In the pyramid-studded land of Mekhtar, the sun is said to be a giant scarab pushing a ball of fire through the sky, and the moon is a giant slicer beetle that takes bits off the corpse of the Queen of Evening as it wanes.  In a grisly homage, the Cult of Night in Mekhtar’s capital abducts its political and business rivals and deposits them in the caves outside the city to be devoured by slicer beetles.

Pathfinder Bestiary 2 44

I heard Stephen Jay Gould speak once.  It was in college, where one does such things.

Backlog alert: I was so busy telling you about gold dragons yesterday I forgot to mention that I got the black dragon, brass dragon, and crawling hand/giant crawling hand entries up.

Monday, May 21, 2012

Gold Dragon

Most parties shouldn’t ever have to fight a gold dragon.  Typically they’re either far above the fray or far behind the scenes, and even when a party does encounter one, it’s much more likely to be a mentor or ally to good-aligned PCs (or even a mount, if a truly righteous cause and rider is involved) than an adversary.

Yet gold dragons can tarnish (albeit rarely).  And their vision for the greater good may involve cold math that does not jibe with the PC’s views of right, choice, and freedom.  (To make a crude analogy, as a society we value vaccine research, for instance, but we rarely ask the lab mice’s opinions on the matter.)  And just conversing with or outthinking a gold dragon may be worth a substantial story award.

After years of planning, a demilich manages to arrange circumstances so that one of its gems gets selected by a gold dragon as her luck gem.  Now an imprint of the horrific undead has imposed itself on the gold dragon’s consciousness, driving her to fulfill darker and darker urges as she quickly begins to tarnish.

Tired of their riddle games, a gold dragon and a sphinx embark in a new series of mental and physical challenges.  In their latest bout, the gold dragon has allowed the sphinx to send a party of adventurers against him, who will try to subdue the drake according the old customs long abandoned.  Should they succeed, each member of the company shall each receive a magic item, as well as a book for group to return to the sphinx’s library.

An entire flight of silver dragons is knocked out assaulting an Abyssal rift.  Maddened with grief, their gold dragon mentor drives back the invading demons—but she does not stop there.  Determined to bring the fight to the enemy, she has impressed every adult humanoid male in a fifty-mile radius and has begun building an army.

Pathfinder Bestiary 108–109

Regarding dragon subdual: Browsing through old editions of the world’s oldest role-playing game should give you some idea how to handle it, and there are plenty of rules and discussions online you can adapt.  A good rule of thumb is reaching 50 or 100 percent of the dragon’s hit points with nonlethal damage (using the flat of the blade, etc.) and no damage-causing spells directed at the dragon.

Of all the dragons, I feel like golds need the most thought before they get inserted into campaign.  They’re beings of such potential power that I think how the approach life in your world says something about that world and the role of dragons in general.  Are they wise counselors?  Open rulers?  Mystic sages?  Warriors for good?  Carefully hidden points of light?  Removed from the affairs of men entirely?  It’s worth thinking about.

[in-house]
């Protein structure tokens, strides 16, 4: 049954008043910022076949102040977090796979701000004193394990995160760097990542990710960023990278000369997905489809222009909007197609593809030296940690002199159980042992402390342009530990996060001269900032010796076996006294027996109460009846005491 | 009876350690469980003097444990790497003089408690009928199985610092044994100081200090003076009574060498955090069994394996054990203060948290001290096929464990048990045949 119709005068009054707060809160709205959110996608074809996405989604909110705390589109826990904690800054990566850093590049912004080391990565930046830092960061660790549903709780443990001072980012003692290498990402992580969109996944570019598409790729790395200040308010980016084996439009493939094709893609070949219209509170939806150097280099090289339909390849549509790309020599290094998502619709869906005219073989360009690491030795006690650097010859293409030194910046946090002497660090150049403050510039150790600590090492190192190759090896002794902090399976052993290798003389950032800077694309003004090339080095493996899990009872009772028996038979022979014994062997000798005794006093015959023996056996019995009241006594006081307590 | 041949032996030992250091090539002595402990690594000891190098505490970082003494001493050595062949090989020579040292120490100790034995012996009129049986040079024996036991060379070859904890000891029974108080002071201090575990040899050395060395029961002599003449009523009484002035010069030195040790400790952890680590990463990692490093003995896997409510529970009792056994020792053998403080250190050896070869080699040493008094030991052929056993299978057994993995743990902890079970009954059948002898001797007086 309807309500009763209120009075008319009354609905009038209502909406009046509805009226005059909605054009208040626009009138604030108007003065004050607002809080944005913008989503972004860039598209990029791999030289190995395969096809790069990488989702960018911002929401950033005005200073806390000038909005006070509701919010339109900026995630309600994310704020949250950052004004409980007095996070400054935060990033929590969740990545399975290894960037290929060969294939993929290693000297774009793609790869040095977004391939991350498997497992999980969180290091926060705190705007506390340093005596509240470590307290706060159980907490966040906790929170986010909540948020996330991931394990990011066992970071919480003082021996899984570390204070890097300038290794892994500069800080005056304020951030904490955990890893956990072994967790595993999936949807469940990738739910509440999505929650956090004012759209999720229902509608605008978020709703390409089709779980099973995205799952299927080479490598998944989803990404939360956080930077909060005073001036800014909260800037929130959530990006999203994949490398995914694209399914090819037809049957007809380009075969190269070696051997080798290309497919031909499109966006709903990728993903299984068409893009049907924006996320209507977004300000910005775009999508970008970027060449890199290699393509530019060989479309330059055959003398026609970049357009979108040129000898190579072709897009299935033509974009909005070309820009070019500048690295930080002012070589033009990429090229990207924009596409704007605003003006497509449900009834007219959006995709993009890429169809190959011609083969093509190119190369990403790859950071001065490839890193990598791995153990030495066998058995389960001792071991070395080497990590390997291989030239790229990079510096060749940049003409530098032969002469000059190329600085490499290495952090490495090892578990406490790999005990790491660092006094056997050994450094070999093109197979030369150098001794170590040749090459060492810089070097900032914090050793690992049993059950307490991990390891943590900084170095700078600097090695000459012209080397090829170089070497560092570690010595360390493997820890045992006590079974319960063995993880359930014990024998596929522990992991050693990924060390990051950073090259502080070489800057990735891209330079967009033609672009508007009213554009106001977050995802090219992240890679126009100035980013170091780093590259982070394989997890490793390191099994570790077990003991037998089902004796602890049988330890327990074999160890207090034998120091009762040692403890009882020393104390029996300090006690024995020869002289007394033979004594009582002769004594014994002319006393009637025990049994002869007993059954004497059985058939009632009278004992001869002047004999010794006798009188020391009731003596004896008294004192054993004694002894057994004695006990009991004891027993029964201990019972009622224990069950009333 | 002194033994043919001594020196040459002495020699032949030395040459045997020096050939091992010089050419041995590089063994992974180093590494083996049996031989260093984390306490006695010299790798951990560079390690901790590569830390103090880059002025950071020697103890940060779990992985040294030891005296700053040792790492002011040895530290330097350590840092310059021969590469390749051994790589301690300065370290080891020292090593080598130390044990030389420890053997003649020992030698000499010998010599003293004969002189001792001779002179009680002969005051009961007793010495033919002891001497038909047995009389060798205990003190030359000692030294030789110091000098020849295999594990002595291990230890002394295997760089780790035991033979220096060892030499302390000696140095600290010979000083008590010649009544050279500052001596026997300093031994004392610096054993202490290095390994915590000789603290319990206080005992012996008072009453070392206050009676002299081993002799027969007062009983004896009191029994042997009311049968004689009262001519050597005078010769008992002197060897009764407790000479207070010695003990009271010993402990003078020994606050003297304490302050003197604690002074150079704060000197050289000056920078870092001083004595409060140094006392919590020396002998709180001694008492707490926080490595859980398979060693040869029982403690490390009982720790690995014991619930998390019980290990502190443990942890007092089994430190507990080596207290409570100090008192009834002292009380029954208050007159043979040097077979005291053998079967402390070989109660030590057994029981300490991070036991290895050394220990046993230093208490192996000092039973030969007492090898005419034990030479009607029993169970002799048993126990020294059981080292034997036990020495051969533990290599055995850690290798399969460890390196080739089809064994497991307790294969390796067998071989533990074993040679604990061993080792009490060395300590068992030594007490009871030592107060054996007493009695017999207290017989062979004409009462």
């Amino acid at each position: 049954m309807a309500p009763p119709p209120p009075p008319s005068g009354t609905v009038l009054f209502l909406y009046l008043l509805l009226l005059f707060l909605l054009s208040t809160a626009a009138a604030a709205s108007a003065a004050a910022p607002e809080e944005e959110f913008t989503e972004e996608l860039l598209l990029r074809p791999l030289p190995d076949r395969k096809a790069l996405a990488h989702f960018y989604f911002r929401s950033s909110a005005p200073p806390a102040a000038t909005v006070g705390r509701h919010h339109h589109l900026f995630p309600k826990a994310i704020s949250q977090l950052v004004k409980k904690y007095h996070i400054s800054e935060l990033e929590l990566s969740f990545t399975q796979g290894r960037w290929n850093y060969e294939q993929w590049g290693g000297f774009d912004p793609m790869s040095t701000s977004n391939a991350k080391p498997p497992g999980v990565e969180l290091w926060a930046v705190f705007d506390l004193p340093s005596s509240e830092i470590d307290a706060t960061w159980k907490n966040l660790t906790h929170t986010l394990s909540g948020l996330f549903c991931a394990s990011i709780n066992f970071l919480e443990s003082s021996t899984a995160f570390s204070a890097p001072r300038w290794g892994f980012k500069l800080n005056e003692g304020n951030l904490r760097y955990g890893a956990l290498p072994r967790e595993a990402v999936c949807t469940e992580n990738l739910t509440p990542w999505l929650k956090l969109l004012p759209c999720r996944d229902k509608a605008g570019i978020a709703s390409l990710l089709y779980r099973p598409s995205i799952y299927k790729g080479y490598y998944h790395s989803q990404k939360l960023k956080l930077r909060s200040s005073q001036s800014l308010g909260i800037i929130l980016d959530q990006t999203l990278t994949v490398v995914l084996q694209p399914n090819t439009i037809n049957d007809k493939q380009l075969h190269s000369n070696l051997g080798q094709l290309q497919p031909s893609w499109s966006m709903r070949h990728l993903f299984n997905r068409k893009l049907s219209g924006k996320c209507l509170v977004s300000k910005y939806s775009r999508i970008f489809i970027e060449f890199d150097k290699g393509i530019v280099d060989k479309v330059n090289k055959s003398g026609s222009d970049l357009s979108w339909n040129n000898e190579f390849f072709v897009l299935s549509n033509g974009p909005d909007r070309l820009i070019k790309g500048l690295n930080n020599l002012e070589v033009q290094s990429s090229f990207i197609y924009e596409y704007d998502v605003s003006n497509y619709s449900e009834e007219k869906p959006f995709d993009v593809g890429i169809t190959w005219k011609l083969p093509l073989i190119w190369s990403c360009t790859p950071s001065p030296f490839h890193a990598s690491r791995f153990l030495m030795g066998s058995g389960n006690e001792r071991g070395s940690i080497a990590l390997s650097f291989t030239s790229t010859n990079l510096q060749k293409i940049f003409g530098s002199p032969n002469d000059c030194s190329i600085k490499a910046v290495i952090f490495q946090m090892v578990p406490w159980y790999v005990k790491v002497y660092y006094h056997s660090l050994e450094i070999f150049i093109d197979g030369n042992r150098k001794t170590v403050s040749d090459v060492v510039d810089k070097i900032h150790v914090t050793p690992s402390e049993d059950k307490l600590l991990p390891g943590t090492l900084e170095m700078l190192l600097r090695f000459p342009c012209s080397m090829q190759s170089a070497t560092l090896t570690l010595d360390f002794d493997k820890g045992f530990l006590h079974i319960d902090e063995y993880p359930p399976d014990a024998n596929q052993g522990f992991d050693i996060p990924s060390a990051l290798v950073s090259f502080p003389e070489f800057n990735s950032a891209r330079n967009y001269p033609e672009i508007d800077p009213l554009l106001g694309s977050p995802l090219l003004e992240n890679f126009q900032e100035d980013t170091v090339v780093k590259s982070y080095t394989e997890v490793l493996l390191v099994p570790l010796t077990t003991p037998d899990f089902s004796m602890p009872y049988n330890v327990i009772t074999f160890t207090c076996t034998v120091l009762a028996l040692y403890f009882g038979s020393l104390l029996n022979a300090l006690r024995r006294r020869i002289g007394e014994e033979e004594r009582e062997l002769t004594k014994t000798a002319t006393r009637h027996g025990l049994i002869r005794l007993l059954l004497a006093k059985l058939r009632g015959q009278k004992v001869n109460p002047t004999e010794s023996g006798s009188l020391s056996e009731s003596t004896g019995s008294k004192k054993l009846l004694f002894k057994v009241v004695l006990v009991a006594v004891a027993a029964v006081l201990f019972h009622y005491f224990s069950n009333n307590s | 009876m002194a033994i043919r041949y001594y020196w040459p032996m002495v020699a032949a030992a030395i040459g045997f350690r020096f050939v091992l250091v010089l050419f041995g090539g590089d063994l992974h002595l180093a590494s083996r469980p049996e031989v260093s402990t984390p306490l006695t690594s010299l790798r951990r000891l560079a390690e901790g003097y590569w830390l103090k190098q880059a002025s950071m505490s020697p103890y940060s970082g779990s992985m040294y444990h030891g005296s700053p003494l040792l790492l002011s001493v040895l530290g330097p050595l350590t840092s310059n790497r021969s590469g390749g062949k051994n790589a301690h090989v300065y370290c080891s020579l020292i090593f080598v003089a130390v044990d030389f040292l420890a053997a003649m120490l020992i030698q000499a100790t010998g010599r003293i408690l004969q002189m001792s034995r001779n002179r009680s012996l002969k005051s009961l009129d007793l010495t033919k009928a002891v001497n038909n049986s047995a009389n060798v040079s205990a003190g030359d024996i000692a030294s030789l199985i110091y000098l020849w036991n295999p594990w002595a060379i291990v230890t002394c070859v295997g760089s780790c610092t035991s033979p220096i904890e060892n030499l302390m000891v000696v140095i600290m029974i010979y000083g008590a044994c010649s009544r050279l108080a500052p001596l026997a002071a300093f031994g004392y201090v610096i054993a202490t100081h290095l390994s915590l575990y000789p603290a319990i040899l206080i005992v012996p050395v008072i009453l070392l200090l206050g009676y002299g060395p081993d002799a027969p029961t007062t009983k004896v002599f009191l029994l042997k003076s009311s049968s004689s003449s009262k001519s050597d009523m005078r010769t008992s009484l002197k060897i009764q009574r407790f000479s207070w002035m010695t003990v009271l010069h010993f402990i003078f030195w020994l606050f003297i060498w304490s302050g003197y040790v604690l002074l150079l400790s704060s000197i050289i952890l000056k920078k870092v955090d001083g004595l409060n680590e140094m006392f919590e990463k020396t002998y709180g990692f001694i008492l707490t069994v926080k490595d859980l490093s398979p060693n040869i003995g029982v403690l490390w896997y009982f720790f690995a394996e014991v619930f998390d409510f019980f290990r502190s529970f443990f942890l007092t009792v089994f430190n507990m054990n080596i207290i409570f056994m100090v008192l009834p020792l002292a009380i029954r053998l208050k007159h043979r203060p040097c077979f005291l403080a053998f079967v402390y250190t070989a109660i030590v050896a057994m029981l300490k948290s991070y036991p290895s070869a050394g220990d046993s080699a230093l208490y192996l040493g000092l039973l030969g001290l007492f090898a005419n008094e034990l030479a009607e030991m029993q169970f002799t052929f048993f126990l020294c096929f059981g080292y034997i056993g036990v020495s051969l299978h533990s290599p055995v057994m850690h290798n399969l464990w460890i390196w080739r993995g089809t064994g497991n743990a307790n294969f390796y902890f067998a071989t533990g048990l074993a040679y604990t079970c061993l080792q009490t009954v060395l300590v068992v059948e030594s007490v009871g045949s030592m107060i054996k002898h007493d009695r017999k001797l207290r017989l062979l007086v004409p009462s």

Obviously, more about gold dragons can be found in Mike McArtor’s Dragons Revisited and in any Golarion setting book that references the island nation of Hermea.

I did almost zero planning for my show Saturday, so it’s even more old-school, fly-by-the-seat-of-my-pants free-form radio that usual…which may explain why it’s more testosteroney than usual as well.  Listen (although forgive me if something seems slightly off, sound-wise—I think one of the channels was feeling weak).

(Music starts just over one minute into the file.  If it skips, you know the drill: Let load in Firefox or Chrome, Save As an mp3, and enjoy in iTunes.  Link good until Friday, 5/25, at midnight.)

Also, whether or not you download my show, you owe it to yourself to check out TV Girls’ The Wild, The Innocent, The TV Shuffle mixtape.

Friday, May 18, 2012

Goblin Snake

Goblin snakes…could make a bit more sense.  (Okay, so they’re aberrations, but also goblinoids?  Check.  And as far as their origins…well, let’s just say we know more about where baby owlbears come from, unless you’re going with the discount naga angle…)  But they make fun low-level antagonists for just that reason: a talking snake with goblin blood and halitosis has the surprise factor built in.

Through guile and intimidation Hiss, a female goblin snake, and Roarc, an intelligent +1 handaxe, have taken control of a goblin tribe.  The two argue incessantly, especially during combat.

Years of living just downstream from the wizard’s college have granted a goblin snake crude sorcerous powers.  Billing himself as a naga called Death Adder, he lords over the local water moccasins and a few famished river kobolds.  Despite the sad state of his retinue, he should not be underestimated—“Death Adder” resents any creature larger than he is, and the combination of the kobold’s traps, his moccasins’ poison, and the rushing river can be lethal.

The goblin snake Vulp lucked into a malfunctioning ring of flying (the sputtering magical item provides only three rounds of flight) that he wears on his tail.  If cornered in his lair, he hides in an ogre skull and hovers aloft, posing as an undead spirit and using his goblin breath to ward off anyone who comes to close.

Pathfinder Adventure Path 1 88 & Pathfinder Bestiary 3 132

Thursday, May 17, 2012

Goblin Dog